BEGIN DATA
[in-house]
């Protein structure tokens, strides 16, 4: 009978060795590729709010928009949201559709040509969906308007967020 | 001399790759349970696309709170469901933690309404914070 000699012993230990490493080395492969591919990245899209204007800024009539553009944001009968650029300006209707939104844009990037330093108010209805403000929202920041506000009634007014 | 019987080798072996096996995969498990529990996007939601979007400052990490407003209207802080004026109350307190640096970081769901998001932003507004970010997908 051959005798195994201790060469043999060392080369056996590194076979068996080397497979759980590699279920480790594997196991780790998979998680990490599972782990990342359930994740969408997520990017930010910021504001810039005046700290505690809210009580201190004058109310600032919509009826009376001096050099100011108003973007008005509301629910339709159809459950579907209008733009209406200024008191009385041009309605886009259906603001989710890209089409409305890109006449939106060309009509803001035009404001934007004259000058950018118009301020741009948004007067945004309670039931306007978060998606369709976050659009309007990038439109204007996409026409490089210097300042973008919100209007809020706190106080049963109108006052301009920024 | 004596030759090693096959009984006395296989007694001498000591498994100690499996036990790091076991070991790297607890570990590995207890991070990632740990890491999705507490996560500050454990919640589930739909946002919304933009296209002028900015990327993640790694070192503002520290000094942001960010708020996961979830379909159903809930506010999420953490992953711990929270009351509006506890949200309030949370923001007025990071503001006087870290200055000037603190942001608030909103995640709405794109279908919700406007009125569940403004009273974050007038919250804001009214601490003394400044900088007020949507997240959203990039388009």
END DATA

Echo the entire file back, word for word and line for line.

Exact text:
[in-house]
């Protein structure tokens, strides 16, 4: 009978060795590729709010928009949201559709040509969906308007967020 | 001399790759349970696309709170469901933690309404914070 000699012993230990490493080395492969591919990245899209204007800024009539553009944001009968650029300006209707939104844009990037330093108010209805403000929202920041506000009634007014 | 019987080798072996096996995969498990529990996007939601979007400052990490407003209207802080004026109350307190640096970081769901998001932003507004970010997908 051959005798195994201790060469043999060392080369056996590194076979068996080397497979759980590699279920480790594997196991780790998979998680990490599972782990990342359930994740969408997520990017930010910021504001810039005046700290505690809210009580201190004058109310600032919509009826009376001096050099100011108003973007008005509301629910339709159809459950579907209008733009209406200024008191009385041009309605886009259906603001989710890209089409409305890109006449939106060309009509803001035009404001934007004259000058950018118009301020741009948004007067945004309670039931306007978060998606369709976050659009309007990038439109204007996409026409490089210097300042973008919100209007809020706190106080049963109108006052301009920024 | 004596030759090693096959009984006395296989007694001498000591498994100690499996036990790091076991070991790297607890570990590995207890991070990632740990890491999705507490996560500050454990919640589930739909946002919304933009296209002028900015990327993640790694070192503002520290000094942001960010708020996961979830379909159903809930506010999420953490992953711990929270009351509006506890949200309030949370923001007025990071503001006087870290200055000037603190942001608030909103995640709405794109279908919700406007009125569940403004009273974050007038919250804001009214601490003394400044900088007020949507997240959203990039388009």